Let’s write a method for the SinglyLinkedList class that allows us to reverse a `SinglyLinkedList`. This method should be mutating. Challenge: Try to implement this method recursively.

This method should run in Θ(n) time.

``````public void reverse() {

}
``````

Hint: You might want to make a helper function or a method in the `SinglyLinkedListNode` class.

Toggle Solution

Here’s the solution I came up with:

``````/*
* This is the reverse method of the SinglyLinkedList class.
*/
public void reverse() {
return;
} else {
}
}

/*
* This is the reverse method of the SinglyLinkedListNode class.
* It returns a pointer to the front of the reversed list so that we
* can assign it to the head of the overall list.
*/
if (next == null) {
return this;
} else {
this.next = null;
currentNext.next = this;
return rest;
}
}
``````

The `reverse` method for the `SinglyLinkedList` class does not return anything while the `reverse` method of the `SinglyLinkedListNode` class returns a `SinglyLinkedListNode`. The reason is because we need to have a pointer to the new front of the list in order to assign that to the `head` of the list.

Let’s walk through the implementation. In the `SinglyLinkedList` class, we check to see if the `head` is `null`. If it is, we’re done and can just return. Otherwise, we call the `reverse` method of the `head` and assign the return value to our `head` variable which is a pointer to the front of the list.

In the `SinglyLinkedListNode` class, we have a slightly more complicated problem to solve. If our next item is null, then we can simply return ourself. What that means is that if I only have one element in my list, the reverse of that list is just the single item. If that’s not the case, then we have to do some pointer manipulation. First, we need a way to store our `next` node so we create a temporary variable `currentNext` that will be our pointer to our `next` item. Then, we’re going to set our `next` to null so that we can reassign it later. Don’t worry, we still have a reference to the `next` item in our variable `currentNext`.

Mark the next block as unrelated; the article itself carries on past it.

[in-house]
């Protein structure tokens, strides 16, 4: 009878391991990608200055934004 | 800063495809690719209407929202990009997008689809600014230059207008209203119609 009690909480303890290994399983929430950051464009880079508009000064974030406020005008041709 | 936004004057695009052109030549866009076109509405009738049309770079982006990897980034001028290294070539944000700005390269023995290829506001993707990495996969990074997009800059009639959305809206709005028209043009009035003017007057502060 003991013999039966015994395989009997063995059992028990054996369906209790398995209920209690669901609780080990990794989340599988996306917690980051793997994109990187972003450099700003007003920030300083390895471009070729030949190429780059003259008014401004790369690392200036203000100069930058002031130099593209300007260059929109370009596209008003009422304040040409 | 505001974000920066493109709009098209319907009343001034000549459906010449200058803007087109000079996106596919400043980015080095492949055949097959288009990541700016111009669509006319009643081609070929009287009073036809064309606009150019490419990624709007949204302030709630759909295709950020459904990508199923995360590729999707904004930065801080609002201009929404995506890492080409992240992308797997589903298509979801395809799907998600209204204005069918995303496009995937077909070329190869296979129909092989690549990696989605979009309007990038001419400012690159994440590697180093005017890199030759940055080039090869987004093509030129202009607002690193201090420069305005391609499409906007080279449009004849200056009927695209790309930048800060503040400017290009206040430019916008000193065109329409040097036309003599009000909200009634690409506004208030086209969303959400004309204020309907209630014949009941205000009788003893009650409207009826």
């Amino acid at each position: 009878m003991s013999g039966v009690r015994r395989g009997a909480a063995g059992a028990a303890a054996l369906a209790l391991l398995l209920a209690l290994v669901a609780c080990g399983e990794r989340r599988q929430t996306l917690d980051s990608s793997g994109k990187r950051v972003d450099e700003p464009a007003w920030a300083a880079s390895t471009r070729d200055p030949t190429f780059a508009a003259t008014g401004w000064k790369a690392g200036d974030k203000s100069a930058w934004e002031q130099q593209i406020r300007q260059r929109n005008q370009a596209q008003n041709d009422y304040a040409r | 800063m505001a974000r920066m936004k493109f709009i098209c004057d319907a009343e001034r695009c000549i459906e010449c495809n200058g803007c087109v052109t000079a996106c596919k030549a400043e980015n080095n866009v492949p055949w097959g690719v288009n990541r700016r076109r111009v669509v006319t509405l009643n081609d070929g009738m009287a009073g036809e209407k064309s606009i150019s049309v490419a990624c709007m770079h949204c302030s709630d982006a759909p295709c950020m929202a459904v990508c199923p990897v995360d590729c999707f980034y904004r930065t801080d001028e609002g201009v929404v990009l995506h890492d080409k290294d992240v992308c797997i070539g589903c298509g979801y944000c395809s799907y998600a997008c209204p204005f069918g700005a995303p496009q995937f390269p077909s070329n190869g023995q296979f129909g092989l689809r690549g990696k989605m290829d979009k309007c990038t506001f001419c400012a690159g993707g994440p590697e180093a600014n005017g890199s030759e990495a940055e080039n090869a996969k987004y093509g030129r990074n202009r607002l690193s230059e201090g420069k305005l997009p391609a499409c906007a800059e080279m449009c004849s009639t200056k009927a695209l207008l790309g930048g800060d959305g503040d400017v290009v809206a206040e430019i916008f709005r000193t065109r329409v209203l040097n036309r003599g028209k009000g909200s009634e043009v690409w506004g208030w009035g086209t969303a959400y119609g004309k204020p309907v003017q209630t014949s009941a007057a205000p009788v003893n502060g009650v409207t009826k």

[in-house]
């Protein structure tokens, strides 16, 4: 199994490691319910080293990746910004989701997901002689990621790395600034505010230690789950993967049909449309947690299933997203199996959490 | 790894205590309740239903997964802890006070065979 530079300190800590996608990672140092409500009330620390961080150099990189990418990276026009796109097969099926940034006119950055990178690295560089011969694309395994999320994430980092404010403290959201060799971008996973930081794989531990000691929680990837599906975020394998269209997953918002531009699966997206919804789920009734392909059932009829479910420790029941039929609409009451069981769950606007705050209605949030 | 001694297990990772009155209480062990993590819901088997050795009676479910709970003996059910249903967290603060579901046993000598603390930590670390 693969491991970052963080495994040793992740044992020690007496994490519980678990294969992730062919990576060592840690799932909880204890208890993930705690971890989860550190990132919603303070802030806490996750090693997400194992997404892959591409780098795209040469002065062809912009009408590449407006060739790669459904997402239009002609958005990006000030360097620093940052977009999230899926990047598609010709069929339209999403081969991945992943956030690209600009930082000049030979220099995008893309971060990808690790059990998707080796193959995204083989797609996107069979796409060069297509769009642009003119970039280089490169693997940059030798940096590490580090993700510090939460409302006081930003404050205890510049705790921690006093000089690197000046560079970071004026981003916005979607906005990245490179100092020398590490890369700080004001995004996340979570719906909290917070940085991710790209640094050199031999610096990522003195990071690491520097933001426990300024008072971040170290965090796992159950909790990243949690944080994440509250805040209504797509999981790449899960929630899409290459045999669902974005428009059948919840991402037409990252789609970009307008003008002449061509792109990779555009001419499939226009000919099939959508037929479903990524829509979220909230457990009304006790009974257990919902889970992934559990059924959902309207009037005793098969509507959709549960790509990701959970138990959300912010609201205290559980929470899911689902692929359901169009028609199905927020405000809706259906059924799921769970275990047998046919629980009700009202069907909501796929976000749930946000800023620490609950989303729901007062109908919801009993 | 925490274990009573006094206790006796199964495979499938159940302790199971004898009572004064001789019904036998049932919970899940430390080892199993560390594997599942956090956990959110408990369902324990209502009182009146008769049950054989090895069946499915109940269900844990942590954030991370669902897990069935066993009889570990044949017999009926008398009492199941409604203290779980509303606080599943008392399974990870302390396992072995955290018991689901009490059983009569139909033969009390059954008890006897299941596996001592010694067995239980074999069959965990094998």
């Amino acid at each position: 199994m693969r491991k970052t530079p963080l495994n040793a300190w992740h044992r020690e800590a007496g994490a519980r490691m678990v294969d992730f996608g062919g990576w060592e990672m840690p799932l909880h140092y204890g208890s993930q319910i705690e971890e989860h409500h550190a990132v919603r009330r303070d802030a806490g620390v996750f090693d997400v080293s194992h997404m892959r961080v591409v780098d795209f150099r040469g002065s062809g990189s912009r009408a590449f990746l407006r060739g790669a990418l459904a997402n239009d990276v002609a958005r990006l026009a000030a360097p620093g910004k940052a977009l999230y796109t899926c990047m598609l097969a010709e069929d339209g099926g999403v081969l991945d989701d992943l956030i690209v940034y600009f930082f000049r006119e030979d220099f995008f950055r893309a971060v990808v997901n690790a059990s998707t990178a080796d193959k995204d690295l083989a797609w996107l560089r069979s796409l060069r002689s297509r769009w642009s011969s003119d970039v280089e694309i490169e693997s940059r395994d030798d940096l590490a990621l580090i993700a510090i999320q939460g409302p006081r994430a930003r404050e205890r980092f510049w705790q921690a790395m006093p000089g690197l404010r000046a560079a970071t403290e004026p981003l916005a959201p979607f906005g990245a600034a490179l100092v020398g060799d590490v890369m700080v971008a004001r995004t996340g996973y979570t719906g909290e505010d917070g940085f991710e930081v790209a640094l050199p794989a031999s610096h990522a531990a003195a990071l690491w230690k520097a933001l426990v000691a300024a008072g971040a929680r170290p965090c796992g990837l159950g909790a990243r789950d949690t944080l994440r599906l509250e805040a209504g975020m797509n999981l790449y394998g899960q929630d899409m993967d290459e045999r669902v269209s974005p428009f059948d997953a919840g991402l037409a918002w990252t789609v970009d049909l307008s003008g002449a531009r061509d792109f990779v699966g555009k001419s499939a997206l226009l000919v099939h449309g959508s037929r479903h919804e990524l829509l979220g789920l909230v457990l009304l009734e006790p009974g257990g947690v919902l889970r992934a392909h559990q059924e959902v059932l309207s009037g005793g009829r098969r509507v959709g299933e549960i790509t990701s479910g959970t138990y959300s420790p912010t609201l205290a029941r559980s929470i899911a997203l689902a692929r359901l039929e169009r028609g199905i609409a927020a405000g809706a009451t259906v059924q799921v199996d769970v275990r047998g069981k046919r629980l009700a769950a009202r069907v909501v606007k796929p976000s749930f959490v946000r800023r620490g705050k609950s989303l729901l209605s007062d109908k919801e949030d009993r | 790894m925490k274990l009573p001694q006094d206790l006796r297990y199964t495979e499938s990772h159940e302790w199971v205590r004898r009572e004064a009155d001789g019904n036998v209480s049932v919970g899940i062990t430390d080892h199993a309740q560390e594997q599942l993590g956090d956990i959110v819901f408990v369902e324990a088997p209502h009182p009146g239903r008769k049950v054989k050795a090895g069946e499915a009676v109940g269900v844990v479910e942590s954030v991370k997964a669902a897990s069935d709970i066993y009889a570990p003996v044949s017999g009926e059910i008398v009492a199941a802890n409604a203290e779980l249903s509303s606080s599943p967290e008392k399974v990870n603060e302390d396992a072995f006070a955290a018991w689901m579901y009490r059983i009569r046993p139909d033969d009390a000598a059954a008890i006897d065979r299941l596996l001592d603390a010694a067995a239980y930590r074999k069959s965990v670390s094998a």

After that, we’re going to let recursion finish the rest by calling `reverse` on the `currentNext`. The reverse method returns a pointer to the new front of the list. This means that if our previous list was `1 -> 2 -> 3`, calling `reverse` on this list would return a pointer to `3`. `currentNext` still points to `2` in this case. In the next line, we’re going to be setting `currentNext`’s next to be the current item. In the example above, we’re setting `2`’s next to be `1`.

Then, since we stored a pointer to the front of the list in our variable `rest`, we can just return that so that we can set our `head` to point to the front.

The result is a reversed list!

For testing, I simply made a linked list, called reverse, and then made sure it returned the reverse of the original list:

``````public static void main(String[] args) {
Object[] inOrder = {1, 2 ,3, 4, 5, 6};
System.out.println(u.toString());
u.reverse();
System.out.println(u.toString());
}
``````

Should output:

``````1 2 3 4 5 6
6 5 4 3 2 1
``````

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